Much of this was due to Wesley Batista leaving JBS USA’s Greeley, Colo., headquarters to become JBS SA’s president and CEO in Sáo Paulo on Feb. 1. As comfortable as Batista is on a kill floor, he now appears equally comfortable explaining to investors and reporters where the meat giant is headed. Appearances at several investor conferences in March led to interviews and lengthy stories in major publications.
Meanwhile, JBS in mid-April refuted allegations that it bought cattle illegally in the Brazilian state of Acre. Brazilian public prosecutors on April 14 filed a 2 billion reais (US$1.3 billion) civil suit alleging that JBS and 13 other beef producers bought cattle from illegally deforested areas in the Amazon and from farms linked to slavery. JBS said the lawsuit refers to the possible purchase of 578 cattle in the past four years. Its procedures for buying cattle in Acre are correct and the lawsuit contains four significant inaccuracies, it said.
Batista’s PR offensive gave him several opportunities to repeat the message that JBS’s acquisition binge is over for now and that it is focusing on organic growth in its worldwide operations and on maximizing profits for shareholders. One way to do this is to shift some of its R$11.5-billion (US$6.9 billion) of debt, now predominantly on the books of the Brazilian company, to its US division to create a tax benefit there via amortization.
JBS has reached a critical mass and is entering a new phase, Batista told the Reuters Latin American Investment Summit in Sáo Paulo. It’s now time for JBS to start reaping what it has sown. JBS in 2010 spent R$400 million to R$500 million (US$253.8 million to US$317.3 million) to integrate new acquisitions. Although it will continue fine-tuning, such costs will be more in the range of R$10 million going forward, he says. However, Batista does not rule out the possibility of a new acquisition if the opportunity arises, especially of a packaged foods company, he told Dow Jones Newswires and the Wall Street Journal. This suggests JBS might still be interested in Sara Lee’s meat business.
None of the stories though mentioned any of the challenges that JBS faces in some of its beef operations. Its biggest immediate challenge is in Argentina. The country has quality cattle but not quantity. Most beef plants are running at only half their processing capacity. Beef packers face export and other restrictions. This led JBS to suspend operations at four plants and significantly reduce its workforce there.
Beyond the US
JBS also faces the prospect of near-record-high cattle prices in Brazil. It also faces record-high priced cattle in Australia. None of these challenges is insurmountable, as beef prices in Brazil are much higher amid growing domestic demand. Beef exports from the US and Australia are increasing amid higher global beef prices. JBS will likely need to focus even more in both countries on improving carcass yields and being even more efficient. Another challenge is to keep its Pilgrim’s Pride business profitable in the face of high feed costs and somewhat depressed wholesale chicken prices.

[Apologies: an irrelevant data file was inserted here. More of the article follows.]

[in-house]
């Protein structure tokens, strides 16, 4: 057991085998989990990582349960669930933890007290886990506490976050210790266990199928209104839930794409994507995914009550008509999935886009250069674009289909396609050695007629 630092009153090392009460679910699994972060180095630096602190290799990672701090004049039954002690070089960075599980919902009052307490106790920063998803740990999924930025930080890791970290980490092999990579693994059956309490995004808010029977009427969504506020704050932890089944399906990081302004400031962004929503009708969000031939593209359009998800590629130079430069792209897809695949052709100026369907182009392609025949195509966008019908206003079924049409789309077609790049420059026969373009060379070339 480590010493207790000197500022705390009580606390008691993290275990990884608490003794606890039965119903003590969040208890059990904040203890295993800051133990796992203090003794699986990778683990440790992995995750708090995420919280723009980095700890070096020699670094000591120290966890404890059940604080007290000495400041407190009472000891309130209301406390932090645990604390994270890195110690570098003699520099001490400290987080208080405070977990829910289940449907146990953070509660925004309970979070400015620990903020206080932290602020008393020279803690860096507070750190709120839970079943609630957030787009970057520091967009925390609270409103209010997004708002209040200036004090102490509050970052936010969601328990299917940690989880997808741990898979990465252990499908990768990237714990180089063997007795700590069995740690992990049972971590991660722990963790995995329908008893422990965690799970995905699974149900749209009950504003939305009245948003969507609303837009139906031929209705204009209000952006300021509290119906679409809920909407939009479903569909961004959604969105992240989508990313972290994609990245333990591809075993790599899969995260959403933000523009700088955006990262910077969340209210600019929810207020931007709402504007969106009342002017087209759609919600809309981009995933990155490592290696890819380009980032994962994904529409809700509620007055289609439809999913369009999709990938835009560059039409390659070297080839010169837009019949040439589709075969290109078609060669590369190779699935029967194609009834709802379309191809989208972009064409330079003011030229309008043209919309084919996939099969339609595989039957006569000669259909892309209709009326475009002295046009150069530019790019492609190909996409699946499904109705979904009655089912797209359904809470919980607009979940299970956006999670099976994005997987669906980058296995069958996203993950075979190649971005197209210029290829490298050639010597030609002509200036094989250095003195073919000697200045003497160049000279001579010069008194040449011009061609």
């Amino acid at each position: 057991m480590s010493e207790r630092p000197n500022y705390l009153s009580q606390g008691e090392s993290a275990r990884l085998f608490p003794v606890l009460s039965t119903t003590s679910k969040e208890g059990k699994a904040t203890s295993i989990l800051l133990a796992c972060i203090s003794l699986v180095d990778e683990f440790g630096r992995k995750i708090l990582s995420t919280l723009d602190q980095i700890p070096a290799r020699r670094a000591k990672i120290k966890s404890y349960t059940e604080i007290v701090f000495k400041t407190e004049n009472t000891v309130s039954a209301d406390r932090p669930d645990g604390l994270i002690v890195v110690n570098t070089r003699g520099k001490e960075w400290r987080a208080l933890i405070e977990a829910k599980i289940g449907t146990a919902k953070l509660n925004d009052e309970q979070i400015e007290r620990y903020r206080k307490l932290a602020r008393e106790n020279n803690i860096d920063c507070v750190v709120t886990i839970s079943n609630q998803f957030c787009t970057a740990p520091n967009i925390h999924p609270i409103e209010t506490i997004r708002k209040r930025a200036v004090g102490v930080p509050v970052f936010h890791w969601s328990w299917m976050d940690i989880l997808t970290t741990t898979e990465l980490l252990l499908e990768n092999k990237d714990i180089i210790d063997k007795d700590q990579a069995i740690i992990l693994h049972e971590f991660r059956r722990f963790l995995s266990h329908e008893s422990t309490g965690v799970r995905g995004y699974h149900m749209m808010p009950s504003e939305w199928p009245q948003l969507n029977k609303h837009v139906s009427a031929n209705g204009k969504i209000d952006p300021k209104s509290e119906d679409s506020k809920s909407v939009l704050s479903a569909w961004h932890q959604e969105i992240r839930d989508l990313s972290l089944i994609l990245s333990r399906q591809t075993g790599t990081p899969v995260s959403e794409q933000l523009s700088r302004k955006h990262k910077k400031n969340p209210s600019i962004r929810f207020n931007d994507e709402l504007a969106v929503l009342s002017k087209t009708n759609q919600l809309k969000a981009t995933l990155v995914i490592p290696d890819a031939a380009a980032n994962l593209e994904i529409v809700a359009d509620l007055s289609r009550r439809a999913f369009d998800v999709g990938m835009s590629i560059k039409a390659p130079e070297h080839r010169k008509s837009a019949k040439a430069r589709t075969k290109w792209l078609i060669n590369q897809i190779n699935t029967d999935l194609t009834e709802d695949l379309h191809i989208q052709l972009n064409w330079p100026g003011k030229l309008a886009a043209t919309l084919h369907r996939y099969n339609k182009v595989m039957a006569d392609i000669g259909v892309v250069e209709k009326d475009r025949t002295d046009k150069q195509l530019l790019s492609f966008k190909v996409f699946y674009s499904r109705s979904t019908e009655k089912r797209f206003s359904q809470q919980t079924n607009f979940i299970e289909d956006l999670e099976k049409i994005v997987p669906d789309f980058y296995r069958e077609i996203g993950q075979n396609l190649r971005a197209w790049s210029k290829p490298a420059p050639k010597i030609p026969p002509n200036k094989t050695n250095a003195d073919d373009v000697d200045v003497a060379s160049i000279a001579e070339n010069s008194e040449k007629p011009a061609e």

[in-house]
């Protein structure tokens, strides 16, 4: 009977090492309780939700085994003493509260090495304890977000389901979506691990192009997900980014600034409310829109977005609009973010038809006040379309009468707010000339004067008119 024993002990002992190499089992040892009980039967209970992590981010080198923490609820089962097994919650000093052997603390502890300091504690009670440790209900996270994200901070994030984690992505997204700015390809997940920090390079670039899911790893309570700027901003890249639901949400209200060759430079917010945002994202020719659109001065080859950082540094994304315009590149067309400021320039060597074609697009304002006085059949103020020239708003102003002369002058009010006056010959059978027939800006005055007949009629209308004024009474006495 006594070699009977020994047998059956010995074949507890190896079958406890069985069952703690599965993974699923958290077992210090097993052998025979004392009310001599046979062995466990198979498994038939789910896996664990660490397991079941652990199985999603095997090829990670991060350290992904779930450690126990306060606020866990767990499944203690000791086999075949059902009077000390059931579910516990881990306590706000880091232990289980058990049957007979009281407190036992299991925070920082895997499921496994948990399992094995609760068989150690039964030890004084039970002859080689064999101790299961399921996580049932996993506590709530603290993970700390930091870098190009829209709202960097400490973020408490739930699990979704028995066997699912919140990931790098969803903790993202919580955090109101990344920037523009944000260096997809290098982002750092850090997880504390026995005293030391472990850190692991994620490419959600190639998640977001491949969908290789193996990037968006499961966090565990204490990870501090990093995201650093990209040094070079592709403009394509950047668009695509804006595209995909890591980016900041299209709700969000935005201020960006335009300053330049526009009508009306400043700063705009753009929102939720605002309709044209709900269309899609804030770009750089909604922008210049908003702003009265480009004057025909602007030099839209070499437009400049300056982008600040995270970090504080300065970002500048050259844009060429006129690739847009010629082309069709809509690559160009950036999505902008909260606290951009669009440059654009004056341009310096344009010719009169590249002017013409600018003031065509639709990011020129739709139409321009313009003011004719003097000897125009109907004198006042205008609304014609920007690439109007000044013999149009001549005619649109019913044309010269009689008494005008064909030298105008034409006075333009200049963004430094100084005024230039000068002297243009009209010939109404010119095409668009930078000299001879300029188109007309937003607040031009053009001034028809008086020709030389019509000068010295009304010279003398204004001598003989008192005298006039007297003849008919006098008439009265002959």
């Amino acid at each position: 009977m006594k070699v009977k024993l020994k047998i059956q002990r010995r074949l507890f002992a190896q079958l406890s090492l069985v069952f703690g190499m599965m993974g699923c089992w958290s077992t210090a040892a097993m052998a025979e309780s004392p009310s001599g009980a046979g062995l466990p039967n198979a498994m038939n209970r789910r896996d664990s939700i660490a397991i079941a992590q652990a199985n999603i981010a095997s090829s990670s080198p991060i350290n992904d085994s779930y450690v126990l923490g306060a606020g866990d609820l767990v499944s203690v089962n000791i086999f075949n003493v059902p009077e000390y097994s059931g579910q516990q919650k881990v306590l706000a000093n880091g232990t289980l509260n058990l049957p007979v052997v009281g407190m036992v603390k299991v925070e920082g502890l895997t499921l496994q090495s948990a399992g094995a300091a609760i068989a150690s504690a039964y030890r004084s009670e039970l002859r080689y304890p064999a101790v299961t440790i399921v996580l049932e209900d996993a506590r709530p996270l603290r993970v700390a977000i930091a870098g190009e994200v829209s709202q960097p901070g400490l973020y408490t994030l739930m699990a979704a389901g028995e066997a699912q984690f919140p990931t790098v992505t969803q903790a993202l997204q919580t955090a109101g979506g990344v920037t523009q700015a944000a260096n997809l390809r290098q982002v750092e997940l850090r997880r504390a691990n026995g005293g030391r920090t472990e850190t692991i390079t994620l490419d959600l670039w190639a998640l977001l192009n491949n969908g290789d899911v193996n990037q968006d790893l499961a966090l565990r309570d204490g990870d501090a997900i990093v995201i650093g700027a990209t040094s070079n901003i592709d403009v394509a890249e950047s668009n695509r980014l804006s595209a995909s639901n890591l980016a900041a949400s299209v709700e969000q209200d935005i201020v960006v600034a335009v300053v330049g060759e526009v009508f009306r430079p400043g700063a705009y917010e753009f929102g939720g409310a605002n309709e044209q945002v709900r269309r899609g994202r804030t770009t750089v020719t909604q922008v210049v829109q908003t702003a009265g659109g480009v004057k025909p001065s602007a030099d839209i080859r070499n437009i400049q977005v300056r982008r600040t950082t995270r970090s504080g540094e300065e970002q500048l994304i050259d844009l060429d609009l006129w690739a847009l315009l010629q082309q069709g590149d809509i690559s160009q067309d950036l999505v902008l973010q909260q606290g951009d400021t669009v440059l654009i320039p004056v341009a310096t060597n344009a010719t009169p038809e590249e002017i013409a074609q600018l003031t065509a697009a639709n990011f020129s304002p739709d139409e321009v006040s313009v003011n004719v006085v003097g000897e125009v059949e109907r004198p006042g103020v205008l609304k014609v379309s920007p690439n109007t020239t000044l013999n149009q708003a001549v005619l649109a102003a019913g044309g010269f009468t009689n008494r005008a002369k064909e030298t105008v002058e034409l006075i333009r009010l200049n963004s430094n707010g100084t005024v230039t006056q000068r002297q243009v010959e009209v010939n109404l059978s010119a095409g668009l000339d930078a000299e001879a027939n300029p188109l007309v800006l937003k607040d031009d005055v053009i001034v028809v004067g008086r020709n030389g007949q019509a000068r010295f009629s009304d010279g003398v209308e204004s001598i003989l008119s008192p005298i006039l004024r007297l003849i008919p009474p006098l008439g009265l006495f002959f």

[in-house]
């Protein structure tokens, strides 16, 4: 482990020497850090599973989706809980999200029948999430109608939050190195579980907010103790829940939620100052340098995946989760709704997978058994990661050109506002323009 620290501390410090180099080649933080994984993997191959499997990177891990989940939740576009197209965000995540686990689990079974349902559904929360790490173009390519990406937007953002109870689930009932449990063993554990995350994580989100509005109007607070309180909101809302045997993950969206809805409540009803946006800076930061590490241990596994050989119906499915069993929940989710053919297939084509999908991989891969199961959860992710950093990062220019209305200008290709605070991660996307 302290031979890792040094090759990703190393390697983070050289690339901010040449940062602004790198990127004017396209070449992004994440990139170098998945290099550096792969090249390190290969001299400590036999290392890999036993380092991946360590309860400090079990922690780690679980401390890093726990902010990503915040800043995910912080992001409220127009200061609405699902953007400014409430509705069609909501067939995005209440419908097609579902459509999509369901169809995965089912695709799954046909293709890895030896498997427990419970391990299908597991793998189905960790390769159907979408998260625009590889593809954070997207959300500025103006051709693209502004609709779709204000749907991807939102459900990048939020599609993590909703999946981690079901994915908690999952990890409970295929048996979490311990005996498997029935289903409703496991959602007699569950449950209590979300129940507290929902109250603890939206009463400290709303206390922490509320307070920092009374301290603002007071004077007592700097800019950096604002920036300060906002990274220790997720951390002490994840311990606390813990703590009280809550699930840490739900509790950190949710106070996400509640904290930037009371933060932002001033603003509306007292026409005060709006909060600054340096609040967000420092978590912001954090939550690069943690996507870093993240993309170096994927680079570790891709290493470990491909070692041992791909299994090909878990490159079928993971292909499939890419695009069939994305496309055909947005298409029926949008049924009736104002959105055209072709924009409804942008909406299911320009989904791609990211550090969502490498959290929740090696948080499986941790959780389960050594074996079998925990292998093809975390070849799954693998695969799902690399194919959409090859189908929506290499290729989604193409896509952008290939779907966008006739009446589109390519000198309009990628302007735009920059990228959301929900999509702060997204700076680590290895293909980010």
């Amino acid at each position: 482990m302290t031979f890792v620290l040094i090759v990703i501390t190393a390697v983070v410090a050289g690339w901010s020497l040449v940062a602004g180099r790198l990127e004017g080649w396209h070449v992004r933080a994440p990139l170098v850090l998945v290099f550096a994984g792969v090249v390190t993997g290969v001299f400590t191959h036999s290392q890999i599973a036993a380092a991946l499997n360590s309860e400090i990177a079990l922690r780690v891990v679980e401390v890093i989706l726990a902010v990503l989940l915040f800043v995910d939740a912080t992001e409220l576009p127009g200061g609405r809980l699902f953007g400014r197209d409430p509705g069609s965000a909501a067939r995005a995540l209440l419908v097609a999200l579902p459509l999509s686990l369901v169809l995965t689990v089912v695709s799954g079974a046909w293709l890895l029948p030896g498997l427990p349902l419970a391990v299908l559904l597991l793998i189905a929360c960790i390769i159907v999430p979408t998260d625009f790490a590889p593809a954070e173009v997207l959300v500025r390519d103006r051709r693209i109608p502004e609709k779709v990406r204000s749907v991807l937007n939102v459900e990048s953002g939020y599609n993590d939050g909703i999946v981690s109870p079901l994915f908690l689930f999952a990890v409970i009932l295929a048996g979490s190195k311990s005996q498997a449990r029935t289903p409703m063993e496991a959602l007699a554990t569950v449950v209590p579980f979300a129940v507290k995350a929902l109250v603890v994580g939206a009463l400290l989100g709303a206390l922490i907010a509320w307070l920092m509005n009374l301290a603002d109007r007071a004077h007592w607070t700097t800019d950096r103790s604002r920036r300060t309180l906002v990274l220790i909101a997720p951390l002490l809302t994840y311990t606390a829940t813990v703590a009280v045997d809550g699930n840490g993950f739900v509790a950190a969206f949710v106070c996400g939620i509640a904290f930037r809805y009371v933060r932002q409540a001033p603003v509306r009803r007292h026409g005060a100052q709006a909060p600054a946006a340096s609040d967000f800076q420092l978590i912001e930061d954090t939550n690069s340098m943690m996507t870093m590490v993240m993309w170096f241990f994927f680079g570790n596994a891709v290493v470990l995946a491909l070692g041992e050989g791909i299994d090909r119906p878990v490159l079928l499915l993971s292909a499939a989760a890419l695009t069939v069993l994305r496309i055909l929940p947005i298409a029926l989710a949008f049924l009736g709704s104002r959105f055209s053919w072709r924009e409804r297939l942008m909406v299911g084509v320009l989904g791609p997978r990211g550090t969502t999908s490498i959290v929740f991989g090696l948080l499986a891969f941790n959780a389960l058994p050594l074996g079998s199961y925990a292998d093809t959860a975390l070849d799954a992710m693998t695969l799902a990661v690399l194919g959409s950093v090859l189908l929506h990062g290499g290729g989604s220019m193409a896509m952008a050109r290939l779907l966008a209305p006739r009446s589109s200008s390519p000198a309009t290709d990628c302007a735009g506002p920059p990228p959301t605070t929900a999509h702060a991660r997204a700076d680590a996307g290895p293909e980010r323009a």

JBS is operating two cattle processing plants in Argentina, with four idled. JBS is disappointed that it can’t get its Argentine operations running more efficiently, JBS’s Jerry O’Callaghan told Meat&Poultry. Argentina has good cattle and a good Hilton quota (for exports to the European Union). But JBS is exporting only a little beef because 70 percent of all beef produced has to be sold domestically. The Argentine government is also extremely volatile in its decision-making over export licenses, he says. The Argentine herd has declined from 55 million head to 47 million over the past five years and he does not expect to see any increase in cattle numbers this year.
Conversely, cattle numbers in Brazil are increasing and there has been a lot of heifer retention, O’Callaghan says. There’s also been a gradual increase in the number of cattle in feedlots, where they are fed for 60 to 90 days. About 3 million head will be finished this year, vs. 2.8 million in 2010. This year, Brazilian cattle prices won’t reach the record levels of last November, but they have reached a new plateau, he says. However, beef prices in Brazil are remarkably strong and reflect the booming Brazilian economy and a sustained improvement in beef demand.
JBS ran its Brazilian plants at 75 percent of capacity in 2010, well above the industry average. The utilization rate has been higher so far this year because more pasture cattle have come to market, says O’Callaghan. JBS Brazil exported 35 percent of its production in 2010, vs. 50 percent three years earlier, and this percentage should be similar in 2011. Exports from Australia have been very strong, with 80 percent of JBS’s production there going to export, he says. He doesn’t see anything denting beef demand globally.
In the US, JBS has improved its beef carcass yields by $50 per head by better deboning of various parts of the carcass, O’Callaghan says. The next phase for JBS USA is to improve its commercial skills. This means building even closer links with customers, he says.
Steve Kay is editor and publisher of Petaluma, Calif.-based Cattle Buyers Weekly (www.cattlebuyersweekly.com).